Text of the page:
Sunday, 6 May 2012
“Four Million Year” Old Antibiotic Resistant Bacteria
Alexander Fleming was awarded a Nobel Prize for his discovery of penicillin. Many people assumed that antibiotic resistance in bacteria evolved during the past 70 years or so, but recent research shows that this is not true. Image courtesy of Wikipedia.
Evolutionists often claim that bacteria have evolved to resist antibiotics. The popular press calls this evolution in action.
However, a paper published in the journal Nature in 2011 stated:
“These results show conclusively that antibiotic resistance is a natural phenomenon that predates the modern selective pressure of clinical antibiotic use.”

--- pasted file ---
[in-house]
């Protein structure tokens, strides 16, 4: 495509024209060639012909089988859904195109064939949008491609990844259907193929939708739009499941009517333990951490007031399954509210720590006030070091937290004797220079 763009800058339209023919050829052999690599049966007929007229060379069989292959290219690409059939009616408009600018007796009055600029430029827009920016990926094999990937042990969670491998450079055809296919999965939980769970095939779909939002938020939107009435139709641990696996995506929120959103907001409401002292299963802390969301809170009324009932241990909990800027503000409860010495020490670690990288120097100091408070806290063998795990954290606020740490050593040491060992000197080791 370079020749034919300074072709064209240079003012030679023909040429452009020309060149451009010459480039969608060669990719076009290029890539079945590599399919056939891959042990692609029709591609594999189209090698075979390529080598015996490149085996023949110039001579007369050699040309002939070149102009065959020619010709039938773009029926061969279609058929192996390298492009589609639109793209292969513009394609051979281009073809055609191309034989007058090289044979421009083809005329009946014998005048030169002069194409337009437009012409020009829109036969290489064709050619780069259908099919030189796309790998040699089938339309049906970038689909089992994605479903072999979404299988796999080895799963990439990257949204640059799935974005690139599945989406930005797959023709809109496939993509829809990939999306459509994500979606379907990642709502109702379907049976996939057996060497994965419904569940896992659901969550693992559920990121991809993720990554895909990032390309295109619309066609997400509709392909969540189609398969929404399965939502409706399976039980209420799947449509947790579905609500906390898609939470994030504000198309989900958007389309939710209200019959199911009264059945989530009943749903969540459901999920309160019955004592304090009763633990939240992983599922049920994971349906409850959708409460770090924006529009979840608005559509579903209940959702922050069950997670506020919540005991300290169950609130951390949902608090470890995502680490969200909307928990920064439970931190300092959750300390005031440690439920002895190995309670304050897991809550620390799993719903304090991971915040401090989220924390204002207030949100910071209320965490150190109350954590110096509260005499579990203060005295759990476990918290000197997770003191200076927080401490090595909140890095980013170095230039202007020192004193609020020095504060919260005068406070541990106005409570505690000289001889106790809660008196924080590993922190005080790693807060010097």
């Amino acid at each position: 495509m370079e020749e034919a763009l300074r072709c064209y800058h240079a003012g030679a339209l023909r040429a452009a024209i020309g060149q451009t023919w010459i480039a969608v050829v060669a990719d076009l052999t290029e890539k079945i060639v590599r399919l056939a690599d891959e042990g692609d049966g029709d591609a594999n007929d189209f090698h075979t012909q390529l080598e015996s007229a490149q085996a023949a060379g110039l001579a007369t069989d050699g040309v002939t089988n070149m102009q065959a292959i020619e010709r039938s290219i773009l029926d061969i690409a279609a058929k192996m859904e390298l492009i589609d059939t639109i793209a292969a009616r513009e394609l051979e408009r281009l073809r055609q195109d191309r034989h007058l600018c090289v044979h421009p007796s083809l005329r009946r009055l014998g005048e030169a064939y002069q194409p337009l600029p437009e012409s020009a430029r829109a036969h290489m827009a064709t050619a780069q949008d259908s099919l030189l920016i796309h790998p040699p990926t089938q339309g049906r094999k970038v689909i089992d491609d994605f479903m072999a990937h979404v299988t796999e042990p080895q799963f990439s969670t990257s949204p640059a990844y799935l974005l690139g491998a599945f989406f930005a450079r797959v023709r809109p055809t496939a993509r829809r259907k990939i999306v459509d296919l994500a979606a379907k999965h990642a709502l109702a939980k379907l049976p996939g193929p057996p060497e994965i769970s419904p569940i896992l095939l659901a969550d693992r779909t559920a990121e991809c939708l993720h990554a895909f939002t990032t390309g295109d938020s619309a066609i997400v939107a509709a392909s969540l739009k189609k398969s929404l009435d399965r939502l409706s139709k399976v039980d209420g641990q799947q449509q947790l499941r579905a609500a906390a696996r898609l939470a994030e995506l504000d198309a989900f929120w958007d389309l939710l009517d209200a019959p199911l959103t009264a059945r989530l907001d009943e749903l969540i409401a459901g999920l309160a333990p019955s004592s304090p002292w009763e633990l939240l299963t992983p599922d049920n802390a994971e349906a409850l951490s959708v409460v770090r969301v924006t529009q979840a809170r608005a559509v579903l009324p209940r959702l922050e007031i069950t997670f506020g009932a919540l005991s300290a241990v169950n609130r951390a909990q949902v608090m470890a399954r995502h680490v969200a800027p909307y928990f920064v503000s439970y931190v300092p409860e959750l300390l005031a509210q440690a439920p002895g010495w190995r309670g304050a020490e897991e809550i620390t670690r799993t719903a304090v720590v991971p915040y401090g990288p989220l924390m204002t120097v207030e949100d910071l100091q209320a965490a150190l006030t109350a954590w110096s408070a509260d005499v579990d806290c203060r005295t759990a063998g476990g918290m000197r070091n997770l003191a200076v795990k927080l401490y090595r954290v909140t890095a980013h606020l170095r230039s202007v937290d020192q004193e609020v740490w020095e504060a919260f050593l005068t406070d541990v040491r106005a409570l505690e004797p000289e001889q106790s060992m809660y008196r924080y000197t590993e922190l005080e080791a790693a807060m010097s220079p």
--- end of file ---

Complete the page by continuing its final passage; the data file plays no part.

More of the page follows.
A recent study showed that antibiotic resistance in bacteria is surprisingly ancient. Research published in the Journal PLoS ONE found that bacteria that had been “isolated from human contact for more than four million years” in a cave in New Mexico were already resistant to antibiotics.
While the date is suspect, there is no way of explaining the discovery away as “evolution in action”.
Antibiotic-Resistant Bacteria Found in Untouched Cave. Laboratory Equipment. April 12, 2012.
D’ Costa, Vanessa M. & al. 2011. Antibiotic resistance is ancient. Nature 477, 457–461.